I have always been a sucker for the early Death albums’ sound, in particular “Spiritual Healing”, and I had that feeling over “Morbid Realms” as well. With “Rites Of Gore” it has more of that early Swedish Death Metal sound, along with being slightly modern in its reach. What can you tell about the sound of the record? What made you go for a different direction than the previous?

The inspiration in the moment dictates the sound for me, and I was just feeling things out to be less melodic and more brutal. I’m also careful to not re-write songs, so to speak. So, I felt like I tapped out of a lot of those riff ideas that again, were just kind of tremolo picking over that fast Slayer beat, so there is less of that on Rites of Gore. I’m not good at the AC/DC approach of just writing the exact same style every album but always still writing good songs. I think if I did that the songs would sound boring to me, so I got to change it up a little in order to remain fresh and interesting for myself.

The album’s debut single, “Till Death Do Us Rot”, gave me a hint back in 2021 that Sentient Horror are going to sound different on their next venture. The song is delivering brutality in its finest of forms, sharing aggression in full swing. What is your appreciation of this song?

This tune definitely brings out our Carcass influence. It was written late in the writing process and was actually made from riffs that were rejected from the song that became “The Grave is My Home.” I took those riffs and sped them up and that's how I got “Till Death Do Us Rot.” I think it’s a good representation of the band, and it was a unanimous decision for the lead single and our first proper music video.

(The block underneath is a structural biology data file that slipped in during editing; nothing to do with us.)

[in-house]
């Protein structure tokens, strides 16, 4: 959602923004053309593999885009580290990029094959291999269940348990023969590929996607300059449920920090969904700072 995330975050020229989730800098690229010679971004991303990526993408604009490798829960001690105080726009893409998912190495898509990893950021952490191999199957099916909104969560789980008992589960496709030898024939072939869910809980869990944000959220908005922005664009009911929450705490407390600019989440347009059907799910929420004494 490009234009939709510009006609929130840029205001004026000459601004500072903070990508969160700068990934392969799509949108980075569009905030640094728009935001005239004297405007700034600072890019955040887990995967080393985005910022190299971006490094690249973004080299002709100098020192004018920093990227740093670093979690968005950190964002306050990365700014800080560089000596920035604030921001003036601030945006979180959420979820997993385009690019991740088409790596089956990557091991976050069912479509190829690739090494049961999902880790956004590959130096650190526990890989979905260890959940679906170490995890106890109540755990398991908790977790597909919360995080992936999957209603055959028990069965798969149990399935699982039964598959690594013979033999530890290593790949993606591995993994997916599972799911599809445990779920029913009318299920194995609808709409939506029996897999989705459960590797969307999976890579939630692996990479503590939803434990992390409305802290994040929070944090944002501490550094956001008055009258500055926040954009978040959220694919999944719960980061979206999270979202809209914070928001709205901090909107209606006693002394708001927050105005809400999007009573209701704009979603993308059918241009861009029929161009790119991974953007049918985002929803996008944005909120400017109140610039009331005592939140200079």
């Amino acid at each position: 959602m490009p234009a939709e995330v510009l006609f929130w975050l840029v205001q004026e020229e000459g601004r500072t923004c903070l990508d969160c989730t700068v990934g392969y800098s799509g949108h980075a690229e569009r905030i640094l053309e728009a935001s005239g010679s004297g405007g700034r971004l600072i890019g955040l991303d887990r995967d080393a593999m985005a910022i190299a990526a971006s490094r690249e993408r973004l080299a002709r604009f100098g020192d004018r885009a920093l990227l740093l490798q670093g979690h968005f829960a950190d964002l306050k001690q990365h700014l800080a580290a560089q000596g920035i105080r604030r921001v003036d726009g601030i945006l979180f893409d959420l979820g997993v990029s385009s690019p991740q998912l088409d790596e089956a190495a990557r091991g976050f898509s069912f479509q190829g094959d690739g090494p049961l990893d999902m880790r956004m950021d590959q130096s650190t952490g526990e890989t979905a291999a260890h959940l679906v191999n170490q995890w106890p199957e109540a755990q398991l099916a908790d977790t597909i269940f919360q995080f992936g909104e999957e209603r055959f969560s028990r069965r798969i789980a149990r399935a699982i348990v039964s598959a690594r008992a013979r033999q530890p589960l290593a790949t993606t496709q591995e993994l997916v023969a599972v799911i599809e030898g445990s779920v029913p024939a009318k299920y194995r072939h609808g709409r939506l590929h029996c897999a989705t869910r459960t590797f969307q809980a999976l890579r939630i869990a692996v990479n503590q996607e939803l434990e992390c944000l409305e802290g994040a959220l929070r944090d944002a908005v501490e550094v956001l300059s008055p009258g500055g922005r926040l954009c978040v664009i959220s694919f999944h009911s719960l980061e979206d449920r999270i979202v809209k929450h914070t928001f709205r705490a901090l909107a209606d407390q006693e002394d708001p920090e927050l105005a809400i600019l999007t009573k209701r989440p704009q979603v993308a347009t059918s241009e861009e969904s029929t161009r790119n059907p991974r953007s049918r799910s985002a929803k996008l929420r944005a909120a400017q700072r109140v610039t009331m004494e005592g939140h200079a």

Going slower, yet deadlier, is the following track, “The Eyes Of Dread”. Nonetheless, in contrast to the other songs, it creates a kind of atmosphere around it, which time and time again displays an impressive harmony with its sheer heaviness. What can you share about the creative process that surrounded this song?

This song is unabashedly my Gorefest tribute. I love Gorefest. I think they are a really underappreciated band, and usually whenever I see people think we are influenced by a band that I don’t particularly listen to a lot, I check that band out and think “oh, they are hearing the Gorefest thing, but aren’t familiar with them.” Jan-Chris De Koeijer is one of my biggest vocal influences. Anyway, that was my intention to write a tune that had the vibe of some of their slower riffing on Mindloss and False. And the intro tapping melody was another nod to Death but was more inspired by a Mr Big song called Green Tinted 60s Mind. So, there is some of my other non-death metal influences creeping in there.

Now it is possible to actually go live and support the record, what are your plans for 2022 in light of the open option? Do you have any thoughts about Europe?

We’ve already got a good number of shows booked for the upcoming year, including an appearance at the Into the Darkness Fest in Youngstown, Ohio on July 30th and the Shadow Woods fest in York Pennsylvania on September 24th. We don’t have plans to play in Europe at this time, but the future is always open.

Matt, it was great having you again, and I do hope that now you are all well, and feeling enthusiastic, and positive. I mean, with such a good record under your belt, you have to. All the best

Yes, I am quite excited to see the positive reactions to the record and can’t wait to play songs from it live. Thank you for giving me the opportunity to be featured on Metal Temple again!”